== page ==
That isn't all. The architects studied where maids spend most of their time in a room. It turned out they stayed around the bed for too long, trying to get the bedspread to fit just right. Now bedspreads at Sleep Inns have corners sewed into them so the maids can position them more evenly.
Not having to move furniture back and forth, maids can vacuum a Sleep Inn room with ease. The closet unit, desk, nightstand and headboard are built into the wall and don't touch the floor. The bed itself is on a platform that doesn't have to be lifted.
Perhaps the most-ingenious labor-saving design at Sleep Inns is the laundry room, which is located near the front desk. This permits the night clerk to help fold towels and launder sheets when he or she isn't busy with guests, eliminating the need to hire another employee to oversee this function.
"Because of these labor-saving devices, we have made a more successful lodging operation," says Jorgenson. "Our profit margins are 10 points better than the average budget hotel, and labor is the biggest cost in a hotel operation."
Jeff Whittington, who owns a Sleep Inn in Salisbury, North Carolina, agrees. "I like the layout of the rooms and the labor- saving tricks. It's a good, modern design that works," says Whittington, who hired just 14 full-timers for his 92-room lodge. When Crawford opened his Sleep Inn, his occupancy rate jumped two points above the national average, and his share of the Hickory, North Carolina hotel market climbed a full percent.
Choice Hotels International's own study — conducted by an outside research firm — shows that 97% of Sleep Inn guests rated their stay either "excellent" or "good," while 99% indicated the rooms had high value for the price paid.
Perhaps most unique to the budget sector is Sleep Inn's computerized security system, which enables the owner to track the housekeeper's time to the minute. To enter a room, the employee inserts a card that tells the computer where he or she is at and how long it takes to clean that room. If a maid enters a room and doesn't emerge for 45 minutes, there's a problem.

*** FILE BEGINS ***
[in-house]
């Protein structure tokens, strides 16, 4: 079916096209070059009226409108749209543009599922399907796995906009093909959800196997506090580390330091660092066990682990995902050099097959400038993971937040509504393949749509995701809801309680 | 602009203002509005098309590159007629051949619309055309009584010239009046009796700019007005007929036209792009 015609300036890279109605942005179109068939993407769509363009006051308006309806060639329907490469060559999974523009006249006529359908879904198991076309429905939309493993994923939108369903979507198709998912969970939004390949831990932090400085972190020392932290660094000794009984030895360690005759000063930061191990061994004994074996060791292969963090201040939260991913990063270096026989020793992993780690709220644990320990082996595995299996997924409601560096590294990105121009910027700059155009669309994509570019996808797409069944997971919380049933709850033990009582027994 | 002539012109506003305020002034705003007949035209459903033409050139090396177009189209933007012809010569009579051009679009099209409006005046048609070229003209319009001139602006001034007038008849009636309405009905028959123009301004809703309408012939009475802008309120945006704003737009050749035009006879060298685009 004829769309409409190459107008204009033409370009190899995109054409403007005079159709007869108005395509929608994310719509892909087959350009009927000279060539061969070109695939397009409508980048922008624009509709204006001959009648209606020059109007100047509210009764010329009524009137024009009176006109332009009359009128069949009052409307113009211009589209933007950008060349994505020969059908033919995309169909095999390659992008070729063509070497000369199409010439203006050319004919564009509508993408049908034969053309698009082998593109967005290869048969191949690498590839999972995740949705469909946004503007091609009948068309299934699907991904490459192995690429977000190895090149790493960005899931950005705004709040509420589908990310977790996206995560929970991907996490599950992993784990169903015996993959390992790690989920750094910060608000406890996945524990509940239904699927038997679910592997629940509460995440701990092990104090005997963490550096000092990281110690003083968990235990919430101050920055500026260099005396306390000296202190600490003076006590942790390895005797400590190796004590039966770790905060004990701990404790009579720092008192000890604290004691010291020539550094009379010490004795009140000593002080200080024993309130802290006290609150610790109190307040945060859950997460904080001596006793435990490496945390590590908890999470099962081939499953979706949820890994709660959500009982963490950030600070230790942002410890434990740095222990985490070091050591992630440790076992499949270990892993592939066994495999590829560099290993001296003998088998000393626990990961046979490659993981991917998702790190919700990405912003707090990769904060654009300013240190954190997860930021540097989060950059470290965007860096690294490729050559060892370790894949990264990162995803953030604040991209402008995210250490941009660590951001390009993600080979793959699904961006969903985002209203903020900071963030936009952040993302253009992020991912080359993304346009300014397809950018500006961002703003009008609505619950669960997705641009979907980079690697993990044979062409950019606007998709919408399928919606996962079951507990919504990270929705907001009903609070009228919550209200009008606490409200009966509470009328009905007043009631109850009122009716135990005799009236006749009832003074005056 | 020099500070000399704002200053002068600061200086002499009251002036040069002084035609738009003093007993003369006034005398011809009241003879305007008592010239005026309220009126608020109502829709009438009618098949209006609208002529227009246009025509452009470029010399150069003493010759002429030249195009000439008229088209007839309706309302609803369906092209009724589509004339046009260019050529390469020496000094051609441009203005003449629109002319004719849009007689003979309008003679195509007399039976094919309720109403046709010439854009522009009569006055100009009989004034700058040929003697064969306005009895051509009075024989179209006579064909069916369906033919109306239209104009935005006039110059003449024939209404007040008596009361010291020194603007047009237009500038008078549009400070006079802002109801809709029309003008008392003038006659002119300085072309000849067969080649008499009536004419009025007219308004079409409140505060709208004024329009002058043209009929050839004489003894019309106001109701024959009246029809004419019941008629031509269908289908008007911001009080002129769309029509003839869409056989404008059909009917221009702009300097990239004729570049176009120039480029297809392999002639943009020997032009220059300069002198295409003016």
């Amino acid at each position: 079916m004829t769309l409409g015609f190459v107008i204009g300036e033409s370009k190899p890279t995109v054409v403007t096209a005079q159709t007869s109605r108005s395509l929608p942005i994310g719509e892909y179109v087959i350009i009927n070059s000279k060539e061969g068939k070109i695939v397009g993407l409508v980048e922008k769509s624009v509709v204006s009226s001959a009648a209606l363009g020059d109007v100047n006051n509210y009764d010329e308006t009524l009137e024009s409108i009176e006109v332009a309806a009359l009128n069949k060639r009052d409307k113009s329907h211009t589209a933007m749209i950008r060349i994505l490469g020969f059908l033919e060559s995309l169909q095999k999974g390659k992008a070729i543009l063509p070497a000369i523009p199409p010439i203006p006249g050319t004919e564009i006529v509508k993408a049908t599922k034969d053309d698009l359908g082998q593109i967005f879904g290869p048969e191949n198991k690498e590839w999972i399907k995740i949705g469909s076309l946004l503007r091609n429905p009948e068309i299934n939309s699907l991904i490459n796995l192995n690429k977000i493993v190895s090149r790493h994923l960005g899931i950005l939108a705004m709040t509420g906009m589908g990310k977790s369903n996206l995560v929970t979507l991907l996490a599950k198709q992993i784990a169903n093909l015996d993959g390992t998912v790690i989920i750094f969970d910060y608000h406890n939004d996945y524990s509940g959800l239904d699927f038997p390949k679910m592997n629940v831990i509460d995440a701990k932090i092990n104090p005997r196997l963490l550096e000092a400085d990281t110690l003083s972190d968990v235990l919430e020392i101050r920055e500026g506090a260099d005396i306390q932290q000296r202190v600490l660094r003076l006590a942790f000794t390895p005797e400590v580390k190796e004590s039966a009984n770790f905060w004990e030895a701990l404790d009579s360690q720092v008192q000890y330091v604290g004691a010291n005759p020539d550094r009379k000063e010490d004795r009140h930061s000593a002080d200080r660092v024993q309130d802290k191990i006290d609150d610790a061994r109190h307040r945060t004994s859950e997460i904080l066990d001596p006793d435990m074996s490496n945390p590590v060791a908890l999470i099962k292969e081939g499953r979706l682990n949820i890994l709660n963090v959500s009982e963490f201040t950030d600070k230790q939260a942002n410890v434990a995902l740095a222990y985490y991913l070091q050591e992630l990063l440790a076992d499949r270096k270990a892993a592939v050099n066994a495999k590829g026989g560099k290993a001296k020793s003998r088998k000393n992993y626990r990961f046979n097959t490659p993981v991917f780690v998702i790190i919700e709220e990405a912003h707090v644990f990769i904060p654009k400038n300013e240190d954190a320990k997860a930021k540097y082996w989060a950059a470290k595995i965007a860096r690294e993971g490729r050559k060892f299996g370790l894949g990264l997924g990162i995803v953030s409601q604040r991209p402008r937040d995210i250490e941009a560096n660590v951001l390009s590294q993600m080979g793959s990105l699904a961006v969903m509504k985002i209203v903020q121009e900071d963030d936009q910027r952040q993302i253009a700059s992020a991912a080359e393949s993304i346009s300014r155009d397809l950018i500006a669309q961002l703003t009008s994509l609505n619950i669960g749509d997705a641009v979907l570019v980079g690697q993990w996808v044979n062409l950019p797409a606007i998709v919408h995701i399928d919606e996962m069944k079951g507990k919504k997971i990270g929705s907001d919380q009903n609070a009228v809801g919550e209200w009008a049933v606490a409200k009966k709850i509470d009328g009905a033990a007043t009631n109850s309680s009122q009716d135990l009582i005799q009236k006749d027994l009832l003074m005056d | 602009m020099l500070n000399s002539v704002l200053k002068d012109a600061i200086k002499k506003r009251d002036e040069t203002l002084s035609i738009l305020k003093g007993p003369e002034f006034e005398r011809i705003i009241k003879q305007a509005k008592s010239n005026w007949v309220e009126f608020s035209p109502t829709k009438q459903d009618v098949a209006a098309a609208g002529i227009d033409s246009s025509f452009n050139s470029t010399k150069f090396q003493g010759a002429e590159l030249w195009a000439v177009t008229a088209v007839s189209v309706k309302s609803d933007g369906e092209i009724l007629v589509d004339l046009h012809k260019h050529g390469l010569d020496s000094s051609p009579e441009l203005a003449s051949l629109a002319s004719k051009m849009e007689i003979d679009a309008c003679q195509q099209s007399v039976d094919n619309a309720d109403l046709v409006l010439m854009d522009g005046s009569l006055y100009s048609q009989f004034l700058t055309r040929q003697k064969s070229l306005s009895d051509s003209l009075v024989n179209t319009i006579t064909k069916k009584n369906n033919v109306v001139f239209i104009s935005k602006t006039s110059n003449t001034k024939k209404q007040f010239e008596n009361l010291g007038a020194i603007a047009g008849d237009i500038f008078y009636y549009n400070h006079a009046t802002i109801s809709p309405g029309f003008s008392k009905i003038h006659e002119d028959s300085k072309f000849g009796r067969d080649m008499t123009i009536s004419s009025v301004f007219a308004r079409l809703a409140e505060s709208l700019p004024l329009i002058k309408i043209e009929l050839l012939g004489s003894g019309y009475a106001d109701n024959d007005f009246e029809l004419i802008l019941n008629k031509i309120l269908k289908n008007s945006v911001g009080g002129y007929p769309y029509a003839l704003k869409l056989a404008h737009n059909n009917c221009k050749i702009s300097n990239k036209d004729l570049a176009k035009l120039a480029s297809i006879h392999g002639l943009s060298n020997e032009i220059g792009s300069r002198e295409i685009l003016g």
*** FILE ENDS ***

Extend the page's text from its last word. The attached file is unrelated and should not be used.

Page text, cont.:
The same system eliminates the need to handle keys at the front desk. Guests use their own credit cards to unlock their doors. The system has other advantages: it prevents a guest from entering the room after check-out time and it automatically turns on the heating or air conditioning units when a guest enters, and turns it off when he or she exits. In other words, one person can manage energy usage from a single location.
"We love the security system," says Norm Andersen of Roanoke, Virginia, a 19-year veteran of the lodging business, who owns seven hotels, including a Sleep Inn. "The customers say it makes them feel safe."
Andersen predicts the card system soon will lead to a remote kiosk located in the lobby of the Sleep Inn. This station will allow guests to use their credit cards to check in, program their door locks, select which rooms they prefer and eventually check out.
The concept "looks very inviting," says Andersen, because it will allow similar owners to service more guests with fewer employees.
Personnel Journal, August 1991, Vol. 70, No. 8, pp. 71 - 73.